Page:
$24.95

In Re-Print
The Revenge of Annie Charlie
Author: Alan Fry
Format: Paperback
  • Responsibility is the theme of this modern detective story laced with comedy - but with the tragedy of white-Indian relations overshadowing every scene.

    Annie Charlie was a groundbreaking novel when it first appeared in 1973 and continues to spread to a new audience today.

$21.95

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The Sasquatch at Home
Author: Eden Robinson
Format: Paperback
  • In March 2010 the Canadian Literature Centre hosted award-winning novelist and storyteller Eden Robinson at the 4th annual Henry Kreisel Lecture. Robinson shared an intimate look into the intricacies of family, culture, and place through her talk, "The Sasquatch at Home." Robinson's disarming honesty and wry irony shine through her depictions of her and her mother's trip to Graceland, the potlatch where she and her sister received their Indian names, how her parents first met in Bella Bella (Waglisla, British Columbia) and a wilderness outing where she and her father try to get a look at b'gwus, the Sasquatch. Readers of memoir, Canadian literature, Aboriginal history and culture, and fans of Robinson's delightful, poignant, sometimes quirky tales will love The Sasquatch at Home.

$10.95

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Where Mary Went
Format: Paperback
  • Mary Fisher has not had an easy life. Forced into a residential institute after the death of her mother, she and her siblings suffer appalling abuse and neglect. While many around her languish, Mary grows stronger. A precocious child, Mary matures into a resilient woman with a kind heart and quick smile that endears her to everyone she meets and two men in particular: Gmiwan, a sensitive artist whom she will one day marry, and Tom Dunsby, the mayor of Jackson, whose love can never be acknowledged. When Gmiwan goes off to war, Mary struggles to raise her young son alone during the Depression.

    Spanning three decades, Where Mary Went is part one of an epic two-volume series.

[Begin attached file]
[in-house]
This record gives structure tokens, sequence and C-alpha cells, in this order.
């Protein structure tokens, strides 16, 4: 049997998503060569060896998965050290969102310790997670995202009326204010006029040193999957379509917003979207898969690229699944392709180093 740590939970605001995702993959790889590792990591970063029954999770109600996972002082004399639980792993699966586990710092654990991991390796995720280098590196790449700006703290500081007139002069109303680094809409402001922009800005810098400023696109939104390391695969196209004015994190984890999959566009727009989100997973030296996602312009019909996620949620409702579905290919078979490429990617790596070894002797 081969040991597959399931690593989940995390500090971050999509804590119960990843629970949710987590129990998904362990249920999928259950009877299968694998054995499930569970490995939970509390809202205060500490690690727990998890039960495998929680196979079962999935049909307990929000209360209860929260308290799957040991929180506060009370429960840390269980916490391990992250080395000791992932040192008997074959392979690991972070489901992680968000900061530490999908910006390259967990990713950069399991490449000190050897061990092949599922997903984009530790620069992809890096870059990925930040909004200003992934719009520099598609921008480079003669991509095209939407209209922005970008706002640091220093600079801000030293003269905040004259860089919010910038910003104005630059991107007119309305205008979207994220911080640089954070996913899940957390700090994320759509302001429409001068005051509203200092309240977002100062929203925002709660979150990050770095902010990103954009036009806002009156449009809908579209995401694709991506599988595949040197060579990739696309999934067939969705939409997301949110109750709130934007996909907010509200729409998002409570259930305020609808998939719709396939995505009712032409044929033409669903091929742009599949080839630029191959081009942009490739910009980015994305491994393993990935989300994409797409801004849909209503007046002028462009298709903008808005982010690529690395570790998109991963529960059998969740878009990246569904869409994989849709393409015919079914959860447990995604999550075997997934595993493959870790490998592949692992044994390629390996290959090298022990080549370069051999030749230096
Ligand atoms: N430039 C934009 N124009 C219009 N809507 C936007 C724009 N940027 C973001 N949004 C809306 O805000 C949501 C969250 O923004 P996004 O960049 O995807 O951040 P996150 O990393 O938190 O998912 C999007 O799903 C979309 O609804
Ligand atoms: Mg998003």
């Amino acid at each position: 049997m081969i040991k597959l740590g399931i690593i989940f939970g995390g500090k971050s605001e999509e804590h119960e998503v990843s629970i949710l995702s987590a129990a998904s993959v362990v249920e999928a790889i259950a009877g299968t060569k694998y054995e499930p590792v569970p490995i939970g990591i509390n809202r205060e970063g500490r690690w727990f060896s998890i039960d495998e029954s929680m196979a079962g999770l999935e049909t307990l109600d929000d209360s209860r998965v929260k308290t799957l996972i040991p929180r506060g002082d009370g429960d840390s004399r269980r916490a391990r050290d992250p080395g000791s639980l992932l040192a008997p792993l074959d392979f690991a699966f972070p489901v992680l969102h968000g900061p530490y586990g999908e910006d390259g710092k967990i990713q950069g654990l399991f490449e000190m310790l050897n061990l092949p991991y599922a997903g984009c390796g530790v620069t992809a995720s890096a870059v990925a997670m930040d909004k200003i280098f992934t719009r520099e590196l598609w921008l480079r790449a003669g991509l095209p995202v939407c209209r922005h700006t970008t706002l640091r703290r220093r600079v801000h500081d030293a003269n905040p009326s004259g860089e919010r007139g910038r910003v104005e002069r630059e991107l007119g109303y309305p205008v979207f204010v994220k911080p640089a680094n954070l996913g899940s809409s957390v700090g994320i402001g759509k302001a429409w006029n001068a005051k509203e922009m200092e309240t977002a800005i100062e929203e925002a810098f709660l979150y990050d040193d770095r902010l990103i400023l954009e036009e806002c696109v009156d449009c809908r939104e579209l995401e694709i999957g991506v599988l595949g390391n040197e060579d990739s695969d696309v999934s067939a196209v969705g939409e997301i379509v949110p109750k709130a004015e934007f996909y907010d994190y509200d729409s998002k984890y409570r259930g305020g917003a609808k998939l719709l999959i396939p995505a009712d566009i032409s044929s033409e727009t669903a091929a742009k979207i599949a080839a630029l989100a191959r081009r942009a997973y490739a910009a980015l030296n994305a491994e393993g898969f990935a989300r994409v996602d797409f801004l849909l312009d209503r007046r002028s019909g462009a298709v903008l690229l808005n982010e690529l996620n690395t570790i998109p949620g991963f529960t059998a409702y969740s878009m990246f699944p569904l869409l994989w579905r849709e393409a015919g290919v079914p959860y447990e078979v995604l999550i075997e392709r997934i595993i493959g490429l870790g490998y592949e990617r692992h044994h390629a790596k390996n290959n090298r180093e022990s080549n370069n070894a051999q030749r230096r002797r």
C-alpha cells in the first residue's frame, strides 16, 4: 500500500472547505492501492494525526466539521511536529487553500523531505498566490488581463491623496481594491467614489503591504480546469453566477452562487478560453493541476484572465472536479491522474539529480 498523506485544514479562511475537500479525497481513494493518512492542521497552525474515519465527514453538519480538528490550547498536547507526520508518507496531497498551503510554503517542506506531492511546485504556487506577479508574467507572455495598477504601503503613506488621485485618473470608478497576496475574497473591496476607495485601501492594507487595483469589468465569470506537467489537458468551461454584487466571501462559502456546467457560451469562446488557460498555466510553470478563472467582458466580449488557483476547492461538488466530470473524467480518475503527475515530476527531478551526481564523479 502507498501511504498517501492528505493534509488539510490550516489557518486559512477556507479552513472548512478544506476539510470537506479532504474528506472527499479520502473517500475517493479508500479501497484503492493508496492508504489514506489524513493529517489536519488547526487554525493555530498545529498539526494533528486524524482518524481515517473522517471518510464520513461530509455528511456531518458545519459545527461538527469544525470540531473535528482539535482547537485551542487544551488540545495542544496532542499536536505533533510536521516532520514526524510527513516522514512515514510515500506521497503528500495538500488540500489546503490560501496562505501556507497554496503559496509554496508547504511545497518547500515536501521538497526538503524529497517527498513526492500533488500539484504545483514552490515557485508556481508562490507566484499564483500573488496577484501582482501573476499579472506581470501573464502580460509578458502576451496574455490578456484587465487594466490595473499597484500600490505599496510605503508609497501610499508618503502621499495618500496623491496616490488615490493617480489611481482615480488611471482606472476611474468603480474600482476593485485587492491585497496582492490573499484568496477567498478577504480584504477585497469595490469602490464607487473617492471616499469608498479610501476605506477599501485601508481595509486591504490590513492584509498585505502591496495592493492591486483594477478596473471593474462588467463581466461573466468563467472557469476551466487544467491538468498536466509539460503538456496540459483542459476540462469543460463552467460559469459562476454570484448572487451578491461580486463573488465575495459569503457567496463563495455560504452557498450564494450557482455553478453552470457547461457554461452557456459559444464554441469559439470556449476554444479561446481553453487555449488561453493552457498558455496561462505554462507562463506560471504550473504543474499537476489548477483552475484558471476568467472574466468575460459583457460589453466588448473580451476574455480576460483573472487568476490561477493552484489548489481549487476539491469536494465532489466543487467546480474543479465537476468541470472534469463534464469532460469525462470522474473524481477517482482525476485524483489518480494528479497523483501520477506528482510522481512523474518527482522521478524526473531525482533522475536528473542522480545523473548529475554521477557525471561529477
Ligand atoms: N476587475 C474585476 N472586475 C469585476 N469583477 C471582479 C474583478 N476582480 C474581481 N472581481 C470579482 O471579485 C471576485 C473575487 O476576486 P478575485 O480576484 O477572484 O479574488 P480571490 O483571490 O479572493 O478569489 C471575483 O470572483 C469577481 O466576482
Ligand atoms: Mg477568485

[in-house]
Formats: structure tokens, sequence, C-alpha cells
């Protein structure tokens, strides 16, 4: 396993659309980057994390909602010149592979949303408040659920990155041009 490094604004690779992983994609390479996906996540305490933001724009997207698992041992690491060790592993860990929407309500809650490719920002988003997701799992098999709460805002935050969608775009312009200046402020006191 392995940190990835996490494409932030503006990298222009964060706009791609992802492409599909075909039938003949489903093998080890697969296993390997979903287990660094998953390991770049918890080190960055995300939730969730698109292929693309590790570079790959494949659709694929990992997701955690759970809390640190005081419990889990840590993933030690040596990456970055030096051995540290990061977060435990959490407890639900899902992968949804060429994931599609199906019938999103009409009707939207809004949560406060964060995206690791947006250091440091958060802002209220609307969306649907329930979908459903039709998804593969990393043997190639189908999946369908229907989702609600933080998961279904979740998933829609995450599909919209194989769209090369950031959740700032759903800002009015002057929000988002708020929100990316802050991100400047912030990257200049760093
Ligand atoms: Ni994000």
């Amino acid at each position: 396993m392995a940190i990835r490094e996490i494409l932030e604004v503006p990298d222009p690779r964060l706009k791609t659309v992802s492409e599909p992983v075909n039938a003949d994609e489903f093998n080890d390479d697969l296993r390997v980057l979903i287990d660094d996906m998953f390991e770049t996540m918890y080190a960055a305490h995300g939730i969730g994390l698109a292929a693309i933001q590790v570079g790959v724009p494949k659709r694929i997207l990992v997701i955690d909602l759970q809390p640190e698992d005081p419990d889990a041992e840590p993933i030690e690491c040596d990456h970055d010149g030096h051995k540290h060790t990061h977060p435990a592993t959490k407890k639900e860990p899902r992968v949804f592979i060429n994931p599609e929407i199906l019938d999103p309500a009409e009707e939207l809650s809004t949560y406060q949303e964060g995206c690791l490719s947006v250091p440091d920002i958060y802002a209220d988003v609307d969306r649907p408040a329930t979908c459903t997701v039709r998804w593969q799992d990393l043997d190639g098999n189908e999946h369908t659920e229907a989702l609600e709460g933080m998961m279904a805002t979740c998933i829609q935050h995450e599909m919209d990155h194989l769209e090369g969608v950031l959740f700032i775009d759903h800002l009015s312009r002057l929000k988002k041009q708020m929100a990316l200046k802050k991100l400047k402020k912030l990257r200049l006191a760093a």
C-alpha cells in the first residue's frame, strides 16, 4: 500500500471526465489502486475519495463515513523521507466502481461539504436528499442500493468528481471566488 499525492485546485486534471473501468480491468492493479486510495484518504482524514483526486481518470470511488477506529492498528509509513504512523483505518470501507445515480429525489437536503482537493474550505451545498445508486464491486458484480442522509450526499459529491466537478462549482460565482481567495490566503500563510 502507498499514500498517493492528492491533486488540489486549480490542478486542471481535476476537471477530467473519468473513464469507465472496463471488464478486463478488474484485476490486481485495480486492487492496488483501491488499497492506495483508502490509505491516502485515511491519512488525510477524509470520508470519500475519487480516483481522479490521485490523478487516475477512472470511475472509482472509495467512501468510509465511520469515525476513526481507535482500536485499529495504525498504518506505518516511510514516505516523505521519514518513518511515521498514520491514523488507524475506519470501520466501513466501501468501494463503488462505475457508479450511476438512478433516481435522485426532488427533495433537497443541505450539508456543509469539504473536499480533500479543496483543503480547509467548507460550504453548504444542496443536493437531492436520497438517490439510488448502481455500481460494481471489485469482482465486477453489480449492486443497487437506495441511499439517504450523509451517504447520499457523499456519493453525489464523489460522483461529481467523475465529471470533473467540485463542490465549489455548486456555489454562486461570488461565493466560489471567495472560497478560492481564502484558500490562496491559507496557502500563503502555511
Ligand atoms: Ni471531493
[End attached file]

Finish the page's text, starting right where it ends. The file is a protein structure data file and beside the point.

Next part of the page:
$22.95

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Wings of Glass
Author: AmberLee Kolson
Format: Paperback
  • Married to a successful lawyer and mother to two healthy, well-adjusted children, she was living the life many people only dreamed about. She should be happy, her husband tells her. But she is not. The memories of her controlling and manipulative adoptive mother haunt her day and night and threaten to poison her numb, present-day existence.

    As the protective façade she has constructed to insulate her from the pain and horror of her past comes crumbling down around her stable suburban life, she can think of only one solution: suicide. When her attempts fail, she must find other ways to cope with her daily routines or succumb to the voices that tell her she is unlovable.

$20.00

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Women of the First Nations: Power, Wisdom, and Strength
Format: Paperback
  • "From diversity comes strength and wisdom”: this was the guiding principle for selecting the articles in this collection. Because there is no single voice, identity, history, or cultural experience that represents the women of the First Nations, a realistic picture will have many facets. Accordingly, the authors in Women of the First Nations include Native and non-Native scholars, feminists, and activists from across Canada.

    Their work examines various aspects of Aboriginal women’s lives from a variety of theoretical and personal perspectives. They discuss standard media representations, as well as historical and current realities. They bring new perspectives to discussions on Aboriginal art, literature, historical, and cultural contributions, and they offer diverse viewpoints on present economic, environmental, and political issues.

    This collection counters the marginalization and silencing of First Nations women’s voices and reflects the power, strength, and wisdom inherent in their lives.

$24.95